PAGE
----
Fighting Safeway’s big footprint 

Westside resident Mehgan Hart pulls back the curtains of her Pine Street home and explains what the proposed new Broadway Safeway building will do to her view.

“If this gets built, I’ll just be staring at a brick wall,” she says.

Right now, the corrugated-metal wall of a dilapidated City Shop’s building obscures most of her view. It seems that Safeway’s wall wouldn’t be much worse than what is already there—it might even be an improvement—but Hart can’t relate to thinking like that.

“We’re talking about changing what the neighborhood looks like for 35 years,” she says. “I know this is so far out, but I don’t want a wall. I’d like to see a park bench or maybe even a statue.”

With wicker rocking chairs and a brightly-painted red gate, Hart works to transform the Westside and Northside into an up-and-coming, funky neighborhood. A 57,500-square-foot Safeway with 150 parking spaces and gas station would kill the uniqueness residents are trying to foster, she says.

Hart’s sentiments are shared by many of her neighbors. The Northside/Westside Neighborhood councils unanimously agreed the proposed development should be denied, and a legal protest has been submitted by 25 percent of the property owners within 150 feet of the proposed site. According to Westside resident Mike Bennett, who went door to door asking property owners to join the effort, the protest will force City Council to muster a two-thirds majority, rather than a simple majority, to rezone the land in favor of Safeway.

Local residents have also used the Northside/Westside Neighborhood Plan, a document drafted by residents devoted to promoting the area’s historic neighborhoods and fostering community, to argue against the new Safeway. The Neighborhood Plan, which was adopted as part of the city’s comprehensive plan, doesn’t allow for this type of development. Residents have also cited the Office of Planning and Grants’ recommendation to not let the project go forward.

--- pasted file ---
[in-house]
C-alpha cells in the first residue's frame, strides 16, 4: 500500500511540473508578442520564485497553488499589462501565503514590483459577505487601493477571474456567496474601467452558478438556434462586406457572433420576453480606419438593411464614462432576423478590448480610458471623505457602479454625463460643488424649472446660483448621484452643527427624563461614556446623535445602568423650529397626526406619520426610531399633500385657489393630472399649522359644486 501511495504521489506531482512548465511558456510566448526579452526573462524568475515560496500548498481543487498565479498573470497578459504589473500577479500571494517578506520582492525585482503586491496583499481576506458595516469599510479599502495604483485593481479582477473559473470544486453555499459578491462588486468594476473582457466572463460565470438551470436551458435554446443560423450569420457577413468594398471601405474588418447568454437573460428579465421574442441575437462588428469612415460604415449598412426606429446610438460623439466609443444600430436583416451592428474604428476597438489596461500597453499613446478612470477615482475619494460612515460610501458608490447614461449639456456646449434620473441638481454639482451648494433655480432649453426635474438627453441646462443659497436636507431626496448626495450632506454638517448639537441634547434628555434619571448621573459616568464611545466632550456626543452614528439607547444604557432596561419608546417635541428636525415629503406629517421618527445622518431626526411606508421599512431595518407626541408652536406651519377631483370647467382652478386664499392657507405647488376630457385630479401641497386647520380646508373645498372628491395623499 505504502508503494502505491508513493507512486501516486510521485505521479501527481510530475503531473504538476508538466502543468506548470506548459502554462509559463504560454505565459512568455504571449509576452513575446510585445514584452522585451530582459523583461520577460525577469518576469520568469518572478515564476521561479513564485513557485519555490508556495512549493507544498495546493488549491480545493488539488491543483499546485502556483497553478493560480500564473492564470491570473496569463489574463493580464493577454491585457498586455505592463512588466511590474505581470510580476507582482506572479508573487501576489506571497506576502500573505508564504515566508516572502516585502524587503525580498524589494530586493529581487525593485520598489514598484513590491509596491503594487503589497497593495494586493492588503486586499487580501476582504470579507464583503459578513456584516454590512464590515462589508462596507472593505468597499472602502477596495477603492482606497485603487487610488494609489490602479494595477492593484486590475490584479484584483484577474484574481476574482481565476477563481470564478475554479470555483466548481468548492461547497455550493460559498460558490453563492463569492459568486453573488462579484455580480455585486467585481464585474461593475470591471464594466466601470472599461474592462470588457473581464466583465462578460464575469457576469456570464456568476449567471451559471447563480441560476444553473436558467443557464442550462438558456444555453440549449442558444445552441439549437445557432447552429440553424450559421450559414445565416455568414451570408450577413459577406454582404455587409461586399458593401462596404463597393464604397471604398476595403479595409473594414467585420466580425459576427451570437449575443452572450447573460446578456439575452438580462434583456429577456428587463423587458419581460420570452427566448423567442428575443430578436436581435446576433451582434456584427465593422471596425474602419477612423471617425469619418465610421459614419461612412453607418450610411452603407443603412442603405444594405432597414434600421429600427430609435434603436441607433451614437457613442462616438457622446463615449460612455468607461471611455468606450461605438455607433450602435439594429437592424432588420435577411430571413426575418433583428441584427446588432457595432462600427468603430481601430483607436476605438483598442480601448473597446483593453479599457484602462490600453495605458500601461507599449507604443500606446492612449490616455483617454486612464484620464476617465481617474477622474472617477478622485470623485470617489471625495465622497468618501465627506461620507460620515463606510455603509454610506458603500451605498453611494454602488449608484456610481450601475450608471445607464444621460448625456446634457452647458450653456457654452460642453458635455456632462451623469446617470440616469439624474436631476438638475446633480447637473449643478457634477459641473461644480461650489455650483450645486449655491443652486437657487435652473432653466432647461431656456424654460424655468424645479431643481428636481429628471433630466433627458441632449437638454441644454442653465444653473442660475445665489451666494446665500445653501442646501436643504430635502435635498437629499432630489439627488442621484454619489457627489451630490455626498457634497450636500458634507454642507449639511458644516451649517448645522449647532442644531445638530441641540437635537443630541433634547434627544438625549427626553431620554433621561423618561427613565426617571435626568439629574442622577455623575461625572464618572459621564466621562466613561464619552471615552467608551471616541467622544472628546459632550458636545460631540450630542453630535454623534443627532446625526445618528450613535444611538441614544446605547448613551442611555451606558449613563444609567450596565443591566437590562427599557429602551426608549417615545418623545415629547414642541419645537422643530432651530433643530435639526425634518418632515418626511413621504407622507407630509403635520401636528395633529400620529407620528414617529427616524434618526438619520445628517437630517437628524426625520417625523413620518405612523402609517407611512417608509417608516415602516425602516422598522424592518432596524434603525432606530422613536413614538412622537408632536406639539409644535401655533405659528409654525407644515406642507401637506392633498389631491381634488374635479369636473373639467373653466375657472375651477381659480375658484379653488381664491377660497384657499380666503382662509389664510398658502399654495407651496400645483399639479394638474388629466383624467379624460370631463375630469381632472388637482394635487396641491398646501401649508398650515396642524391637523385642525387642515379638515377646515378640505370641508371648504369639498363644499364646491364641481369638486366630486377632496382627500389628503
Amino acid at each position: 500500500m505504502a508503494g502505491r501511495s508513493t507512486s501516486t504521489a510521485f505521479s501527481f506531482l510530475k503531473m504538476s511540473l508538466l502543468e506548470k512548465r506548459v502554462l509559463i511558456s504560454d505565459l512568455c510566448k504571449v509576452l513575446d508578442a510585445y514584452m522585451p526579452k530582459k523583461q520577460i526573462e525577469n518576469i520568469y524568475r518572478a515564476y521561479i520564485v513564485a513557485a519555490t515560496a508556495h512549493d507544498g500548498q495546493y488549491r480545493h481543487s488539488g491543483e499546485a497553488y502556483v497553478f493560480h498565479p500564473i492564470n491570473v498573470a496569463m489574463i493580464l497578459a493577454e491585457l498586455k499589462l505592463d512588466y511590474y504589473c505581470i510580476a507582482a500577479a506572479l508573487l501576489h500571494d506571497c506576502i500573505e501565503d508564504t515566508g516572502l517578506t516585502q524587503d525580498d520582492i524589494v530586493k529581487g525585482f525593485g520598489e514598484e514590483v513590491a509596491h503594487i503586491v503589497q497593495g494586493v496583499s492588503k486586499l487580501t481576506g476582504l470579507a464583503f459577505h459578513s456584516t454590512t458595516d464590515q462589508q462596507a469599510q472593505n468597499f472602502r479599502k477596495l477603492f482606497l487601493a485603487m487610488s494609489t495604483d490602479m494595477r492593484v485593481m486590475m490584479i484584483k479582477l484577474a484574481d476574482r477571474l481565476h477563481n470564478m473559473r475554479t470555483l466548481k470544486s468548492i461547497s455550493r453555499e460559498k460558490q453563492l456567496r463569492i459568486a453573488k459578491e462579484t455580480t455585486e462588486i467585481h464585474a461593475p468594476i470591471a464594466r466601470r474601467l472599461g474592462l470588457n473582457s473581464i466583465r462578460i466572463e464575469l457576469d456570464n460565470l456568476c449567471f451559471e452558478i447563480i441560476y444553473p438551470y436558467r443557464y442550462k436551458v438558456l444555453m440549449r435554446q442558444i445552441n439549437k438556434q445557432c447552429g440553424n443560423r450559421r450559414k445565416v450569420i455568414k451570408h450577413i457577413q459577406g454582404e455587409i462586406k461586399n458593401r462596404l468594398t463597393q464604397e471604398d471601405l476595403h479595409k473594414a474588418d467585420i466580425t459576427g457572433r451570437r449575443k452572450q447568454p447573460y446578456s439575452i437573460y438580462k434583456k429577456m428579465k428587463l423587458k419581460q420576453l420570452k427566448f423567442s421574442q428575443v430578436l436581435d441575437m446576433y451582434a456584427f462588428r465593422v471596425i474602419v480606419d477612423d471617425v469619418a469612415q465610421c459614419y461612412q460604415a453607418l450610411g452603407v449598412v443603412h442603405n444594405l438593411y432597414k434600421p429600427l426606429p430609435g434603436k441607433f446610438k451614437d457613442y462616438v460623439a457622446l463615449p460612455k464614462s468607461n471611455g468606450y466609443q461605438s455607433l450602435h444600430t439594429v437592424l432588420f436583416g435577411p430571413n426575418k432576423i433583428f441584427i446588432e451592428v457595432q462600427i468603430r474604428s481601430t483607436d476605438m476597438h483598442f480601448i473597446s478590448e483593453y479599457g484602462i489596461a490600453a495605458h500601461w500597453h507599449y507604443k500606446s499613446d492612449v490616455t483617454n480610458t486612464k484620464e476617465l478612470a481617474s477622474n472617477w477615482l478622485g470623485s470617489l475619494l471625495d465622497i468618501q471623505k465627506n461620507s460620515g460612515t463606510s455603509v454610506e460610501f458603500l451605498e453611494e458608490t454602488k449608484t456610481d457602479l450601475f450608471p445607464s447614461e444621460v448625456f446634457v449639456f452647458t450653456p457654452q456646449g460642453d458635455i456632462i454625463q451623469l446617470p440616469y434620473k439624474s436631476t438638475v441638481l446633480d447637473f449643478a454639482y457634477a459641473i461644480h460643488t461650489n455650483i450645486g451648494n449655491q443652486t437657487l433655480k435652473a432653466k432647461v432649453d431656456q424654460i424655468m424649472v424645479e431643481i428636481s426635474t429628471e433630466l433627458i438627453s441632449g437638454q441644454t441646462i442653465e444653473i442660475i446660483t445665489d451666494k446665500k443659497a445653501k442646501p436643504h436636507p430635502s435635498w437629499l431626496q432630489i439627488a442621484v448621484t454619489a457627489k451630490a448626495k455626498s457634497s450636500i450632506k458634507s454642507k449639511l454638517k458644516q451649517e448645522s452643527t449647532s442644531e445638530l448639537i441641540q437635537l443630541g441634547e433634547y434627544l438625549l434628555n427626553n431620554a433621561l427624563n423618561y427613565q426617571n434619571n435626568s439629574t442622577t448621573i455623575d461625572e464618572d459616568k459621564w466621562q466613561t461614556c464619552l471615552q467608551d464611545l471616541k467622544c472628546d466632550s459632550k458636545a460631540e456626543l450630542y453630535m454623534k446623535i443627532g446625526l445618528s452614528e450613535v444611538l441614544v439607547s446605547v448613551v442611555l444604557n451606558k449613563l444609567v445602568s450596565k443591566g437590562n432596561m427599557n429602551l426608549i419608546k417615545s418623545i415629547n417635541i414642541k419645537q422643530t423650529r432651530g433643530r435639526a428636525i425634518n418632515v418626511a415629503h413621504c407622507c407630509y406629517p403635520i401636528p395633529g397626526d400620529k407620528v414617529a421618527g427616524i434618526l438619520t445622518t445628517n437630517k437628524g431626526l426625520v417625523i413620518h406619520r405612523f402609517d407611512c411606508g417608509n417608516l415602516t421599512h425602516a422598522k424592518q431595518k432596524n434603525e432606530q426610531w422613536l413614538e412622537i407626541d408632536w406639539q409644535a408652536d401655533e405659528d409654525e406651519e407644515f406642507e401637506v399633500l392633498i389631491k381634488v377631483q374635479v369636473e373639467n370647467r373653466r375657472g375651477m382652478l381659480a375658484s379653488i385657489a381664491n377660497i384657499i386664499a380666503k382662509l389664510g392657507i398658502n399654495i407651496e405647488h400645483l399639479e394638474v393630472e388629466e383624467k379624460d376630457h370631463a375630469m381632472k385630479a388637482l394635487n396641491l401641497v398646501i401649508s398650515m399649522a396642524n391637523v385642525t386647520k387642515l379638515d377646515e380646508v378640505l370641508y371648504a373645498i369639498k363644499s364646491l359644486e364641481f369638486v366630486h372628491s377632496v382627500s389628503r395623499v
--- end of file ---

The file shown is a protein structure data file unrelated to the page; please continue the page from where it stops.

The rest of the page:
But opponents were dealt a big defeat on Jan. 7 when the Missoula Consolidated Planning Board voted 4 to 3, not to deny the Safeway proposal. Fred Reed is one of the members of the planning board who was most outspoken in favor of the new development.

Reed wasn’t available to the Independent for comment, but at the planning board meeting he told the audience of proponents and opponents that the Neighborhood Plan wasn’t applicable to the proposed Safeway site.

“As far as I can see, the neighborhood is against this…in what can only be described as either the edge of the neighborhood or, perhaps, completely outside the neighborhood,” he said. “But, I don’t think there is any definition, any common definition of neighborhood, that pulls this area into the neighborhood. So, for a neighborhood plan to drag this in and propose what is going to happen there, I just found [that] frustrating.”

Hart and a collection of neighbors who live just across Pine Street from the site found Reed’s comments “ignorant” and “distressing” and they hope the City Council agrees with them when the Council takes up the issue at its Monday, Jan. 27 meeting.

Until then Hart plans on convincing as many citizens as she can to show up at the Council’s meeting to oppose the development. Her effort to cultivate support will come to a head at noon on Saturday, Jan. 25, when a group of residents will hold a rally at the corner of Nora and Broadway.

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